Tuesday, August 16, 2011

July at the Lodge and Young's Point

Well, vacation is over for the summer, back from my second time up at the Lodge in Bancroft.  Although shorter for me, we had a great time with Holly's side of the family.  It was cooler than the record highs of our previous stint in Bancroft, which meant a little less water activities.  But a great time with relaxing and even construction of a new swing over the water.

Still sharing pictures with you from my week with my family in July...  I got to see and get some pictures of what really are my favourite group of wildlife, raptors.  They are hard to photograph, having such great eye sight, and having a preference to be left alone for the most part.

When we arrived that week, I quickly noticed characteristic, piercing cries of a raptor.  Soon I located the source, across the lake three falcon-like figures, rolling and diving, chasing and then fleeing from each other with great speed.  A couple years back I remembered having gotten quite close to a young falcon/hawk (didn't get close enough to see which), and recognized the cry as being similar.  

Not wanting to be accused of disappearing right away from family vacation time, I put it off for a number of days into the holiday.  On one of our last days, I noticed I had not heard the sound of the birds, which is a persistent "kee, kee, kee", somewhat reminiscent of a killdeer.  I was afraid I had waited to long.  One of my brothers, Dan and I thought we'd see if we could find what we guessed would be a nest site in the large pine which they seemed to frequent most of the time.  After about an hour of hiking in the bush on that side of the lake, and not finding the nest, patience finally paid off, not because of a skillful search, but with the tell-tale cries coming nearer and nearer.  We came down from the ridge we were on, and walking on, Dan spotted the first, then the second juvenile Merlin, quite grown up already.  The one didn't hang around long, but the other decided to take a nap there.  I had to stop short of banging pots and pans to get it to open its eyes for some photographs - well, not quite.  You can see it sleeping in the third of the photo-strip picture below.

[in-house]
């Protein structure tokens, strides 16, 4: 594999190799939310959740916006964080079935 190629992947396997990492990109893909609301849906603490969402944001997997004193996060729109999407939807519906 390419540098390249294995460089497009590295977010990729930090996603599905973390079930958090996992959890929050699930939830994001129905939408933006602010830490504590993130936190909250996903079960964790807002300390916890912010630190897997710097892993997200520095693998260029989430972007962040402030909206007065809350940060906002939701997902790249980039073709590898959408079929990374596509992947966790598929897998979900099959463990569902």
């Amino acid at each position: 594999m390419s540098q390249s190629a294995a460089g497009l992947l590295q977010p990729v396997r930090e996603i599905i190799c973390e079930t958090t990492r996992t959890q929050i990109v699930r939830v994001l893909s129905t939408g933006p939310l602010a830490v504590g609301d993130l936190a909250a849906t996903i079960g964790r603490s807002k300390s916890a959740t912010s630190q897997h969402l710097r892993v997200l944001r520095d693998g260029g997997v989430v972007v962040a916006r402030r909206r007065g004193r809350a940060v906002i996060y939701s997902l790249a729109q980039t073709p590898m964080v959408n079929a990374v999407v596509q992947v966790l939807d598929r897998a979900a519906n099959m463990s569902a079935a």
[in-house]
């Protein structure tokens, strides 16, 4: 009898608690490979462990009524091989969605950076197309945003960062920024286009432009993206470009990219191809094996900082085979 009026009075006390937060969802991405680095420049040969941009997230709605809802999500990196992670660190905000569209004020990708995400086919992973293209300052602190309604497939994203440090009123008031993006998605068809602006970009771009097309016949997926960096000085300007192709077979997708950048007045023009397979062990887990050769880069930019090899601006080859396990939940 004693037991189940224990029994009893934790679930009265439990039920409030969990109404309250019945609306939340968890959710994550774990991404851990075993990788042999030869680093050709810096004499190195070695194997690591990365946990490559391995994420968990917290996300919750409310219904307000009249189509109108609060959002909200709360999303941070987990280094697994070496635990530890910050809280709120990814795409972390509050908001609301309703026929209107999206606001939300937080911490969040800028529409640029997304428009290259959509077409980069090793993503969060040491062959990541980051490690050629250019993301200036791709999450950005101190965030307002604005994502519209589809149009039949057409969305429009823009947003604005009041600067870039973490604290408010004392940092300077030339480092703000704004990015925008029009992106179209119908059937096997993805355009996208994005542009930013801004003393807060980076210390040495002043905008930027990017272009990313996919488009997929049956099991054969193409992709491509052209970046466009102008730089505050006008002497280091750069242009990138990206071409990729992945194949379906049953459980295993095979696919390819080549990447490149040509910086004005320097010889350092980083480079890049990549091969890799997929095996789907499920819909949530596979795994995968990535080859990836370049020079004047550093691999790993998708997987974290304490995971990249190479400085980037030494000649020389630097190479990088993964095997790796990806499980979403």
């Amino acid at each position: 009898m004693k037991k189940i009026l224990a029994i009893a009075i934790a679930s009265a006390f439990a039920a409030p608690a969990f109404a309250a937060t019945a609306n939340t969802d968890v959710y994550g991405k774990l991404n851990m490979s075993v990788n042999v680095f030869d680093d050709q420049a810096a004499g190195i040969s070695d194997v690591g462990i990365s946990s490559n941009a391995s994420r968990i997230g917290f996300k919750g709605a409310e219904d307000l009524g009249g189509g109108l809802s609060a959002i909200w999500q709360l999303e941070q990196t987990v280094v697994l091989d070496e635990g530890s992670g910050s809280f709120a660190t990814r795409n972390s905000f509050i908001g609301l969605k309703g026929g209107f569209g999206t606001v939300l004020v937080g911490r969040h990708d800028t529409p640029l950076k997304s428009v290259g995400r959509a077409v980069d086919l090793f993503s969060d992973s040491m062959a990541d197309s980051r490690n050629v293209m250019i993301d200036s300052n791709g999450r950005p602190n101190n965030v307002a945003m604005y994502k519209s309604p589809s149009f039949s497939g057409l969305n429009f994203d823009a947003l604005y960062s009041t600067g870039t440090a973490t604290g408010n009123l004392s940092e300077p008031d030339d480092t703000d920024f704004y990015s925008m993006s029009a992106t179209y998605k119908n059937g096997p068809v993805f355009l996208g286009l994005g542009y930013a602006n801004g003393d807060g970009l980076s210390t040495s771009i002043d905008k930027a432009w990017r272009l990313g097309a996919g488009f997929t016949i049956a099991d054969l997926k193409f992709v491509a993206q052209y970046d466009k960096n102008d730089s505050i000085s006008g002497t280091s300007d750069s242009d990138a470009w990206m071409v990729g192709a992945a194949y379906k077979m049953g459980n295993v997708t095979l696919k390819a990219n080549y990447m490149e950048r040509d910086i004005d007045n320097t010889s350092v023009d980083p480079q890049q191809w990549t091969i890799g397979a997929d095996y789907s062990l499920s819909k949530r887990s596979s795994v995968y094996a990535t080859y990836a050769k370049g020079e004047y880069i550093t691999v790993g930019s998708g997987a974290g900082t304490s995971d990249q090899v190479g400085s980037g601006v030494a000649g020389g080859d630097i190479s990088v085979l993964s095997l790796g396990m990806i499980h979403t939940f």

Juvenile Merlin

Spreading, Scratching, Snoozing, Stretching Juvenile Merlin

On the way back to the Lodge, my brother spotted the nest, in one of the big pines on the lot of one of the cottages across the lake from us.  It was much closer to the water than I had thought.  Recent talk in Holly's family might mean that we'll be back next year in July, which might mean another attempt to get a little closer to the young.  I'd love to try and get into one of the nearby trees to get a nest view, but don't think that will be possible.  

Merlin Nest

I posted some facts about Merlin when I saw my first one in Myrtle Beach this past winter.

For the last 10 years or so, we've come home from the Lodge through Young's Point which is about 25km north of Peterborough on Hwy 28.  Almost every time we pass, there is an Osprey sitting on a nesting platform on top  of a hydro pole, just beside the bridge which crosses the Trent-Severn Waterway (near lock 27).  Well, when you're either 3/4 of the way on a four hour trip with kids in the back, and getting close to the cottage, or, finally finished packing, got the kids settled in the back, and no longer asking if we're almost home... you don't get much more than the glance through the windshield and then maybe the side mirror.  This time, I dared to ask :) as I was sure my brother Dan would want stop as well, and we were graciously "granted" a quick dash to the bridge by our wives.  I assured it wouldn't be longer than 5 minutes....though how do those minutes always somehow stretch to 10 or 15 ?!?  I think we didn't do too badly though.

Osprey nest with Adult and Juvenile
As we approached, the adult on the left sounded a warning, and the juvenile (though already as large as the adult) quickly disappeared out of site in the nest.  The parent took off and warily circled, higher, then lower, around us as we walked nearer to the nest.

Osprey circling as we approached the nest
Osprey are large raptors, with wing spans of up to 6ft that feed almost exclusively on fish.  They will watch with amazing eyesight, for a fish in a lake, stream, or river, and then dive, often from great heights, and pull up, feet first to grip their prey, sometimes fully submerging themselves under the water to reach their quarry.  They have unique feet compared to other hawks, with one toe being able to pivot backwards or forwards to assist the other rear toe, extending long, sharp talons into slippery, scaly fish.  As they climb up from the water's surface, sometimes with a fish weighing as much as they do, they will arrange the catch to be head first, a more aerodynamic position reducing the effort required gain altitude again and head back to the nest.